The Secretary-General’s 23 June report refers to the IAEA’s latest findings on fissile material in Iran, as outlined in the agency’s May report. The IAEA estimated that the country’s stockpile of 60-percent enriched uranium had further increased to 114 kilograms over the past three months. The report said that the agency was no longer actively investigating the 83.7 percent enrichment, however, after Iran “provided information that is not inconsistent with its explanation for the origin” of these particles. Similarly, the report said that the agency had no further questions regarding the detection of depleted uranium at Iran’s Marivan facility—one of the three it began investigating in 2019—after Iran provided the agency with a “possible explanation” for its presence. Regarding the agreement on new verification and monitoring measures announced in March, the IAEA’s report noted that the agency had installed surveillance cameras at some workshops where centrifuge parts are manufactured—although IAEA Director General Rafael Grossi said in his introductory statement at a 5 June IAEA Board of Governors meeting that only a “fraction” of the envisioned measures had been implemented.
The Secretary-General’s report also describes developments related to paragraph 4 of annex B to resolution 2231, which stipulates that all states must obtain prior approval from the Security Council to participate in the transfer to or from Iran of materials that could contribute to the development of nuclear weapon delivery systems, including certain ballistic missiles and UAVs. In March, the UK invited the UN Secretariat to examine ballistic missile components seized by the British Royal Navy in February from a vessel travelling in international waters in the Gulf of Oman. The UK assessed the components to be of Iranian origin and transferred from Iran in a manner inconsistent with resolution 2231. In response, Iran and Russia submitted joint letters expressing concern at the February seizure, as well as prior seizures by the British Royal Navy in 2022, and contesting the evidence linking the intercepted vessels and their cargo to Iran. The Secretary-General’s report says that while the Secretariat has not yet examined the components seized in February, “based on a preliminary examination of the photographic evidence provided, the Secretariat observed that some of these components appear to have design characteristics and markings similar to components it has examined previously among the debris of ballistic missiles launched by the Houthis towards the Kingdom of Saudi Arabia and the United Arab Emirates”. The report says that the Secretariat is “still analysing the available information and will report to the Council, as appropriate, in due course”.
Regarding the alleged transfer of UAVs from Iran to Russia, the Secretary-General’s report refers to a series of letters sent in May and June by France, Germany, Ukraine, and the UK, referring to evidence purportedly showing that Iran has continued to transfer UAVs to Russia since October 2022 and reiterating the countries’ request for the Secretariat to examine the debris of UAVs found in Ukraine. Iran and Russia again contested these claims, which they alleged “were not substantiated with any credible evidence”. The Secretary-General’s report does not take a stance on the issue, saying that the Secretariat “continues examining the available information regarding the alleged transfer of UAVs” and will report “any findings” to the Security Council “as appropriate, in due course”.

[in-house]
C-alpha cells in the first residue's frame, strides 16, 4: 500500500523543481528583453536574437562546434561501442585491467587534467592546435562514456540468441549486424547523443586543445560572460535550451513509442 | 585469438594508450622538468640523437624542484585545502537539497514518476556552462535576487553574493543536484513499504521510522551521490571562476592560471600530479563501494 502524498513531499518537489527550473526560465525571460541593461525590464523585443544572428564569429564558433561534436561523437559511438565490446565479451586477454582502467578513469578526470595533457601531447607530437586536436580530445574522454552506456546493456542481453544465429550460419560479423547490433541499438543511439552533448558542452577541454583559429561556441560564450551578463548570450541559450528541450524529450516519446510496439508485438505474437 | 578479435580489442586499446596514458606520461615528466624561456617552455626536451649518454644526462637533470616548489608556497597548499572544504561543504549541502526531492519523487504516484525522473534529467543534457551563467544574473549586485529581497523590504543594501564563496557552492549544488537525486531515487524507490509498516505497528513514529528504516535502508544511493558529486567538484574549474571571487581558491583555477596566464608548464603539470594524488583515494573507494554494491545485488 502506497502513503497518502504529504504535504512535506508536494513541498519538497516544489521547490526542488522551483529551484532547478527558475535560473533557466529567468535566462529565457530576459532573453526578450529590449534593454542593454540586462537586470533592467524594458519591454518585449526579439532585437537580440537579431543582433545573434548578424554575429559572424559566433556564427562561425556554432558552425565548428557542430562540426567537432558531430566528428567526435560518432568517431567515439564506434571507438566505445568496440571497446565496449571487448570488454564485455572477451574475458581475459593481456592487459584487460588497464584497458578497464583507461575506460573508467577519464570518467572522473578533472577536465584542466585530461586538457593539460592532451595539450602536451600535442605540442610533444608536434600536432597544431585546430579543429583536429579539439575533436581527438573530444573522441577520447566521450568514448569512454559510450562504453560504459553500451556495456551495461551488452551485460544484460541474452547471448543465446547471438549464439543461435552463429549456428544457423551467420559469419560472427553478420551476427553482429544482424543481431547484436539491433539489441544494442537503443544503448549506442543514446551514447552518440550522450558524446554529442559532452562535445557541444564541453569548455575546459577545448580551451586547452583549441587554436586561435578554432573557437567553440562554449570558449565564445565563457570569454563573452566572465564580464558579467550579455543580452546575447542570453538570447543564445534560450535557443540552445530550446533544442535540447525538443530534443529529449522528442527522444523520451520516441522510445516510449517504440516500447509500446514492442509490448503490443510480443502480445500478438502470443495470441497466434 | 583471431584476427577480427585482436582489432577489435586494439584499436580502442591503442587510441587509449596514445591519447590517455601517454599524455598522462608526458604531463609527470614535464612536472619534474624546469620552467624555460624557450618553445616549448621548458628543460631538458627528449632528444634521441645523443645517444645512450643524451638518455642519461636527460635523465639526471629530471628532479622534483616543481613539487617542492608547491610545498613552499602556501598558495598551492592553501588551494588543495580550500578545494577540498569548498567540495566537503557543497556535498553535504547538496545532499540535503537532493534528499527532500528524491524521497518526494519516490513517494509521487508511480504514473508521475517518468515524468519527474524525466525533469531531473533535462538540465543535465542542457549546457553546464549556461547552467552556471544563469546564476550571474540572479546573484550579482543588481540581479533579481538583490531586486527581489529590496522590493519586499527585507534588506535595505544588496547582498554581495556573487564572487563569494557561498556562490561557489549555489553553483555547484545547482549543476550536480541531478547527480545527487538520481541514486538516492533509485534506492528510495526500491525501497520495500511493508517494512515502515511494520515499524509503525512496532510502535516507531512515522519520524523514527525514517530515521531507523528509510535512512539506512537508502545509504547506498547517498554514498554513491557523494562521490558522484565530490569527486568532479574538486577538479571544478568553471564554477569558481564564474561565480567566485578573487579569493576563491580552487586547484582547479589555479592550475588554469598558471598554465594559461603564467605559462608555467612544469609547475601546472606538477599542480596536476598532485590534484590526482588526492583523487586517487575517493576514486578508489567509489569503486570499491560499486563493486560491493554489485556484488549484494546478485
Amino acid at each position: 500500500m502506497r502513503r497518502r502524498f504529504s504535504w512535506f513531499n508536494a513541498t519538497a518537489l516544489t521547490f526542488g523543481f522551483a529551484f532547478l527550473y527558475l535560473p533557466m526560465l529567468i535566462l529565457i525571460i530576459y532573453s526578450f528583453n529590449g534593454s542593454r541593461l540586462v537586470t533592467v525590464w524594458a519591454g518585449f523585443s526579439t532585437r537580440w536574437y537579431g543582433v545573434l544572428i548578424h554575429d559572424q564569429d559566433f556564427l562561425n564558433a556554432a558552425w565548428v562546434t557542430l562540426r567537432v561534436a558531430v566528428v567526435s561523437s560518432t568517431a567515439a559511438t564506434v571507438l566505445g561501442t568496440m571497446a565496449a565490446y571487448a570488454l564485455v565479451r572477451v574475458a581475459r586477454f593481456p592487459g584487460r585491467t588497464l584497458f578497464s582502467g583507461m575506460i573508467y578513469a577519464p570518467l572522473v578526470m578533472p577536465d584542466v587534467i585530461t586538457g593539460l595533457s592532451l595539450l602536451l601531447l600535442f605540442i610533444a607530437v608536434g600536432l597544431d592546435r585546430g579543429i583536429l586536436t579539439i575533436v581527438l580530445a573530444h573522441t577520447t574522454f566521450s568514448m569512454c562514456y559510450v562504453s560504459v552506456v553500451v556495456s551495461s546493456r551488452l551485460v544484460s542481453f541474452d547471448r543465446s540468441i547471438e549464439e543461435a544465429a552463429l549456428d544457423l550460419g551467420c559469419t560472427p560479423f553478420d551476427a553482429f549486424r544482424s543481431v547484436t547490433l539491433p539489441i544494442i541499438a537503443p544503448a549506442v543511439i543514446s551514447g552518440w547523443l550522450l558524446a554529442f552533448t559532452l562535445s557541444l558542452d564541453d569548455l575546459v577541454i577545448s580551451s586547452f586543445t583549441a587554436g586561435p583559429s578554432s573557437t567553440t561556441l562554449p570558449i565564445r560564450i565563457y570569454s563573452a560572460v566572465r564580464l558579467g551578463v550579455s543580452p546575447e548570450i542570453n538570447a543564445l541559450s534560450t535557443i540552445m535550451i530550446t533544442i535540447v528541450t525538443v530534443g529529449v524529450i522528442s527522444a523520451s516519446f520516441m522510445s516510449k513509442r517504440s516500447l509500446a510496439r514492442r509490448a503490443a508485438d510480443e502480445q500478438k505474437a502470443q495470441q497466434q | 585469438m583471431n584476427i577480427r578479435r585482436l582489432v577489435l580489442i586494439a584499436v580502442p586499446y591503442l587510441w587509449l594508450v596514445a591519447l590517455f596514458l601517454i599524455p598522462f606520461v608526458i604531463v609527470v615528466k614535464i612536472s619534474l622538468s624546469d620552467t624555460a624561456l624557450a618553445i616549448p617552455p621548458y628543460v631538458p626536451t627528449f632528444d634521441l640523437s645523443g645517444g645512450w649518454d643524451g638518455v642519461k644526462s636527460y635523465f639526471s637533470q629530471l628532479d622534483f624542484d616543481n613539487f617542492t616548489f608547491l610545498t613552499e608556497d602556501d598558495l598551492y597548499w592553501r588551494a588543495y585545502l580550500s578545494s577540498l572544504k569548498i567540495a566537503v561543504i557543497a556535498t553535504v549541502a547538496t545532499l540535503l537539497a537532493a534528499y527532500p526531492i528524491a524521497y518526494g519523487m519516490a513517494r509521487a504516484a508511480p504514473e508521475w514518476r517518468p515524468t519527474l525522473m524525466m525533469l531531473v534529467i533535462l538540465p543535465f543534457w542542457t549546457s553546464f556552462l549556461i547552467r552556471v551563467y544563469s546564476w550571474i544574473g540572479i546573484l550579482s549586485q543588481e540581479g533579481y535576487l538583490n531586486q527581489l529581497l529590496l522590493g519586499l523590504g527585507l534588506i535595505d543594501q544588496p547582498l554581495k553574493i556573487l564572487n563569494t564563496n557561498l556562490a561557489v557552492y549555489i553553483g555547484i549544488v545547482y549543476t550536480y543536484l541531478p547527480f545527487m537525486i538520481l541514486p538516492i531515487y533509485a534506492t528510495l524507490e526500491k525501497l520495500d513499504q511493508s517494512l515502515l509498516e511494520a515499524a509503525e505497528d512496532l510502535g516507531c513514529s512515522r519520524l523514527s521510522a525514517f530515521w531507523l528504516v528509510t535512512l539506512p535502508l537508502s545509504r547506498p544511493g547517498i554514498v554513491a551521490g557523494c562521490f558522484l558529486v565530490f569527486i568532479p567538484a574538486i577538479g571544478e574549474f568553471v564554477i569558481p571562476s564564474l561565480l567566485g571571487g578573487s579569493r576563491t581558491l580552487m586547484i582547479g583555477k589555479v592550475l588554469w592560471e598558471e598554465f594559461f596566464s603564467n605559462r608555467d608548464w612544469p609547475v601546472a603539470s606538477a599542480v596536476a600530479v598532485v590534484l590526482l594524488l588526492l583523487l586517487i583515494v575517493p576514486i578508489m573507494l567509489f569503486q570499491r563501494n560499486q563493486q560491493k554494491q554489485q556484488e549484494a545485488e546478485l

During tomorrow’s meeting, Council members are likely to emphasise the importance of achieving a diplomatic solution to the dispute over Iran’s nuclear programme and stress that the window for reviving the JCPOA is closing. Some members may criticise Iran for not complying with its obligations under the agreement and call on it to increase its cooperation with the IAEA. Others may criticise the US for withdrawing from the deal and call for the removal of US sanctions. Some may call for confidence-building measures to defuse growing tensions, possibly with reference to the ongoing Omani-facilitated indirect talks between the US and Iran. The UK and France might also refer to their recently announced decision to retain sanctions on Iran’s ballistic missile programme past the expiration of the UN sanctions—which are set to end in October, per resolution 2231—due to Iran’s alleged transfer of UAVs to Russia.
Council members disagree as to whether the Secretariat has the authority to investigate alleged violations of resolution 2231. Note S/2016/44 of 16 January 2016, which sets out the practical arrangements and procedures by which the Council carries out tasks related to resolution 2231, requests that the Secretary-General report to the Council “every six months on the implementation of resolution 2231”. The reports issued by the Secretary-General pursuant to this request often refer to communications received from member states regarding possible violations of resolution 2231 and outline the work undertaken by the Secretariat in response to these communications and the findings arising from that work. Russia has regularly objected to this type of reporting, while other Council members, including the P3 (France, the UK, and the US) have welcomed it. Some members may reiterate their positions on this issue at tomorrow’s meeting.